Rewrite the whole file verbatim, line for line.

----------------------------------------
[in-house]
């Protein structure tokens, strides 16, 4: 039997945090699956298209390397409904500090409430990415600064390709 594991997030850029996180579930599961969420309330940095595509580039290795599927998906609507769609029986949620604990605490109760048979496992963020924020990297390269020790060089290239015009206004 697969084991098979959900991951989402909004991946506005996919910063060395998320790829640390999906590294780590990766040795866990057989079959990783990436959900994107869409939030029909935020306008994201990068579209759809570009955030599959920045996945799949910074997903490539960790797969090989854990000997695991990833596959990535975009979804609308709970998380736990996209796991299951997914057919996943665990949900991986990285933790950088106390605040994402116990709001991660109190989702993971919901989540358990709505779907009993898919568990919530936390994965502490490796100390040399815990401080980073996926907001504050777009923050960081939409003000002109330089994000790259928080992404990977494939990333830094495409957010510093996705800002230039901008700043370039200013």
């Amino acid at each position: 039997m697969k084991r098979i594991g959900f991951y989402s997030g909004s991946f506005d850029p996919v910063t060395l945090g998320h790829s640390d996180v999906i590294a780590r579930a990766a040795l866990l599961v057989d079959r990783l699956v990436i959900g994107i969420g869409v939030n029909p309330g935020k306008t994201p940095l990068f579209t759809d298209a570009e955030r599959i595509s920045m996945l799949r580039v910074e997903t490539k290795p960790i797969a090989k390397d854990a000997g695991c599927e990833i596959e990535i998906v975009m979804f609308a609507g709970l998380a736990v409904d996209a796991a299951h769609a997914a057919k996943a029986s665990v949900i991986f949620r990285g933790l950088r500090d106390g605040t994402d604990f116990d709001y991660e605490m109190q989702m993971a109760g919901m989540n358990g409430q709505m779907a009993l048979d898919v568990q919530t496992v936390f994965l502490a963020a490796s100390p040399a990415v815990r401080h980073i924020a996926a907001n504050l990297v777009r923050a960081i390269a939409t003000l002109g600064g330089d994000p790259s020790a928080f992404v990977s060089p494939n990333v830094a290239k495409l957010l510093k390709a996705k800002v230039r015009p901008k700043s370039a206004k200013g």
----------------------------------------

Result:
[in-house]
């Protein structure tokens, strides 16, 4: 039997945090699956298209390397409904500090409430990415600064390709 594991997030850029996180579930599961969420309330940095595509580039290795599927998906609507769609029986949620604990605490109760048979496992963020924020990297390269020790060089290239015009206004 697969084991098979959900991951989402909004991946506005996919910063060395998320790829640390999906590294780590990766040795866990057989079959990783990436959900994107869409939030029909935020306008994201990068579209759809570009955030599959920045996945799949910074997903490539960790797969090989854990000997695991990833596959990535975009979804609308709970998380736990996209796991299951997914057919996943665990949900991986990285933790950088106390605040994402116990709001991660109190989702993971919901989540358990709505779907009993898919568990919530936390994965502490490796100390040399815990401080980073996926907001504050777009923050960081939409003000002109330089994000790259928080992404990977494939990333830094495409957010510093996705800002230039901008700043370039200013």
């Amino acid at each position: 039997m697969k084991r098979i594991g959900f991951y989402s997030g909004s991946f506005d850029p996919v910063t060395l945090g998320h790829s640390d996180v999906i590294a780590r579930a990766a040795l866990l599961v057989d079959r990783l699956v990436i959900g994107i969420g869409v939030n029909p309330g935020k306008t994201p940095l990068f579209t759809d298209a570009e955030r599959i595509s920045m996945l799949r580039v910074e997903t490539k290795p960790i797969a090989k390397d854990a000997g695991c599927e990833i596959e990535i998906v975009m979804f609308a609507g709970l998380a736990v409904d996209a796991a299951h769609a997914a057919k996943a029986s665990v949900i991986f949620r990285g933790l950088r500090d106390g605040t994402d604990f116990d709001y991660e605490m109190q989702m993971a109760g919901m989540n358990g409430q709505m779907a009993l048979d898919v568990q919530t496992v936390f994965l502490a963020a490796s100390p040399a990415v815990r401080h980073i924020a996926a907001n504050l990297v777009r923050a960081i390269a939409t003000l002109g600064g330089d994000p790259s020790a928080f992404v990977s060089p494939n990333v830094a290239k495409l957010l510093k390709a996705k800002v230039r015009p901008k700043s370039a206004k200013g």